According to the ADP Employment report, US private sector employment increased by 158 000 in March, significantly less than the expected 200 000 increase. The February outcome was upwardly revised from 198 000 to 237 000, but this was offset by a significant downward revision in the January figure (from 215 000 to 177 000). The sector breakdown shows that hiring was mainly based in the service providing sector, where jobs increased by 151 000. Within the services sector, the largest increases were seen in business services (39 000) and trade, transport and utilities (22 000), while the financial sector added 9 000 jobs. In the goods-producing sector, hiring eased to the slowest pace in six months (7 000) as the construction sector added no new jobs, following average monthly gains of 29 000 in the previous three months. Employment in the manufacturing sector increased by 6 000 in March. According to the ADP employment report, private sector hiring eased in March to its slowest pace in five months. Part of it might have been due to the sequestration while rebuilding after the Superstorm Sandy is slowing too. Although the correlation between the ADP and official BLS (payrolls) report is not always so tight, we believe that also the payrolls report will show a slowdown in hiring in March.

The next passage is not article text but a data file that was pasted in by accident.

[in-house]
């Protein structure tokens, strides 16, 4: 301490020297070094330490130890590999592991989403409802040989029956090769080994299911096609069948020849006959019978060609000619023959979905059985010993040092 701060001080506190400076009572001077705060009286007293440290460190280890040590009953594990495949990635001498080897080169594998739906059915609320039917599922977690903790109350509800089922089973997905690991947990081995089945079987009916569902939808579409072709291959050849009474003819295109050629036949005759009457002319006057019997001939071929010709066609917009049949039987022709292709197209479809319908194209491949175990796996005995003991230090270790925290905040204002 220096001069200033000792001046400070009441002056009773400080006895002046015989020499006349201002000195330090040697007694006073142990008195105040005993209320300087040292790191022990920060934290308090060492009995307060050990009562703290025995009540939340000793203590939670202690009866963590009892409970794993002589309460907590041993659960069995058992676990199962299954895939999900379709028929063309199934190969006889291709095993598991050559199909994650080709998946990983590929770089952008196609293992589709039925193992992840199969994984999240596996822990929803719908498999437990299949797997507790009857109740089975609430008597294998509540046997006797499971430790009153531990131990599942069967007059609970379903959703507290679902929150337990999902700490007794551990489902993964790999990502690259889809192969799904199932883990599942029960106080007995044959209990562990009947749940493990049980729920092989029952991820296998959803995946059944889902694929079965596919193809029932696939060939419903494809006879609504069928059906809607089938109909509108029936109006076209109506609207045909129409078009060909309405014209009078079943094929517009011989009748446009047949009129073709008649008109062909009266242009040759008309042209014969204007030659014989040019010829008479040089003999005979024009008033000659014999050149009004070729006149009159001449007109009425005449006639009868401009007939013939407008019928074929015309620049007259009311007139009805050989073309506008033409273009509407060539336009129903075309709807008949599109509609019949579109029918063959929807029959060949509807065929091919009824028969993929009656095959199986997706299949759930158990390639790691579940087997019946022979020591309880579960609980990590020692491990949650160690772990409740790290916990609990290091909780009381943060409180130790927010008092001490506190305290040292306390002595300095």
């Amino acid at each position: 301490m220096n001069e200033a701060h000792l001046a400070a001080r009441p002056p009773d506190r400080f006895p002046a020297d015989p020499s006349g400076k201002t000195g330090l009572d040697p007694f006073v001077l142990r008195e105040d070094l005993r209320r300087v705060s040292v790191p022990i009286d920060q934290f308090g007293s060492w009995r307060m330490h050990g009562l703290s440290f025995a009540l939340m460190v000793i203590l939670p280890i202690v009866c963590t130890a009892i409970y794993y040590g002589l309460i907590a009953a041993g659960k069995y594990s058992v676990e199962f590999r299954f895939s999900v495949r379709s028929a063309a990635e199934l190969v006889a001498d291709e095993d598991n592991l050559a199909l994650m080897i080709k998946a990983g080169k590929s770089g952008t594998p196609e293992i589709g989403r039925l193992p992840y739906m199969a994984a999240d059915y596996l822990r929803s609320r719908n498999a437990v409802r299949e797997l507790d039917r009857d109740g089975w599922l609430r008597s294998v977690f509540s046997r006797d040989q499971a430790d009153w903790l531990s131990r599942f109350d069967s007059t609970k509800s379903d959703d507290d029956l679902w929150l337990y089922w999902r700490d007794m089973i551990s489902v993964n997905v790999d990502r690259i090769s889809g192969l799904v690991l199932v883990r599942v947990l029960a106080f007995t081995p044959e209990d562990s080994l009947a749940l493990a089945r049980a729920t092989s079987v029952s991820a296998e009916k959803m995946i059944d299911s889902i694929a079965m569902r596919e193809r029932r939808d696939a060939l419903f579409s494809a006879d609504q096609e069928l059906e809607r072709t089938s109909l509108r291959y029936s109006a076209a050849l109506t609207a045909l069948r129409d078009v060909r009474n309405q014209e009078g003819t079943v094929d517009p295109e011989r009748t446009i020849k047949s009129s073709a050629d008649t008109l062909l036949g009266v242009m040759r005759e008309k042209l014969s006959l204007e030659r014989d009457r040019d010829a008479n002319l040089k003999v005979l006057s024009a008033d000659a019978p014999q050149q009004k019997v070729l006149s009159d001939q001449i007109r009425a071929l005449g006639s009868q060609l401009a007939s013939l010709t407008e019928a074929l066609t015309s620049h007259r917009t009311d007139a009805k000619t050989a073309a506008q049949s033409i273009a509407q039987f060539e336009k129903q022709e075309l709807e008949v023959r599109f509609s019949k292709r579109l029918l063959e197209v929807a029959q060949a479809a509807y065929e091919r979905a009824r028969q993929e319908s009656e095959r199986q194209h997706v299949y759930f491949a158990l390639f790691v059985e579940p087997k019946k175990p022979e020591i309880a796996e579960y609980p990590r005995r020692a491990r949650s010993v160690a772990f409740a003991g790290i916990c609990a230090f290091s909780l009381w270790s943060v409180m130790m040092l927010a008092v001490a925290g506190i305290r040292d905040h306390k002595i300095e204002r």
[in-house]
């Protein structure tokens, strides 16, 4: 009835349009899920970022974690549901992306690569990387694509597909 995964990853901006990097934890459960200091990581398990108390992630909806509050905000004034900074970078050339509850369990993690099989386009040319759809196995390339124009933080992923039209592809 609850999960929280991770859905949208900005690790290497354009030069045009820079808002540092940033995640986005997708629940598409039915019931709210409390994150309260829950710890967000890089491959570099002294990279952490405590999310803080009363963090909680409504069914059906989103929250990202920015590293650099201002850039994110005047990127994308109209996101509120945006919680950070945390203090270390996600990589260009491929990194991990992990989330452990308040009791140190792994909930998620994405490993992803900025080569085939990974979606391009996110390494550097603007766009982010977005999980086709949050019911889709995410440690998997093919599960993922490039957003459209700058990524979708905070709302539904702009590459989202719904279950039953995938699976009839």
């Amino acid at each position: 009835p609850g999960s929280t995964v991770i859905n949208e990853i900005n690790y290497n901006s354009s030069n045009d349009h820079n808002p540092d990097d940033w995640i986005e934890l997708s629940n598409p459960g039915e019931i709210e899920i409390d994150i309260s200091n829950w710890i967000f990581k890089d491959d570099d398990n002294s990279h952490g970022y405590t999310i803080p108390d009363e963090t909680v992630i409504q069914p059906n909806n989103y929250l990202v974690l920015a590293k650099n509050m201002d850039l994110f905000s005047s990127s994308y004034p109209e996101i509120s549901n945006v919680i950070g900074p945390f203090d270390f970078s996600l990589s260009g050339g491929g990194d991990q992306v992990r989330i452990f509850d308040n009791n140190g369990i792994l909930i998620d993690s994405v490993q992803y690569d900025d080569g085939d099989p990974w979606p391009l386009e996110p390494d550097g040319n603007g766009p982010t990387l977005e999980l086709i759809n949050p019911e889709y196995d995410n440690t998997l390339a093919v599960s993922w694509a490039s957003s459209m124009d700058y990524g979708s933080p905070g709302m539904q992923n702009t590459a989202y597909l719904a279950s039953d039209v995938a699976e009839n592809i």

After the manufacturing ISM, also the US non-manufacturing ISM lost some ground in March. The headline index dropped from 56.0 to 54.4, while the consensus was looking for only a slight drop to 55.5. The weakening in business sentiment is confirmed by the details. New orders (54.6 from 58.2), employment (53.3 from 57.2), new export orders (56.5 from 60.5), inventory change (51.5 from 54.0) and inventory sentiment (59.5 from 62.5) eased in March, while business activity (56.5 from 56.9) and backlog of orders (unchanged at 54.5) stayed (broadly) unchanged from the previous month. Supplier deliveries picked up from 51.5 to 53.0 and also imports accelerated from 52.5 to 57.5. Cost pressures eased significantly in March with prices paid falling from 61.7 to 55.9. While the non-manufacturing ISM fell back more than expected, the index remains above its long-term average, pointing to modest growth. Probably the sequestration weighed on sentiment in the sector in March, but the impact could ease somewhat in the coming months.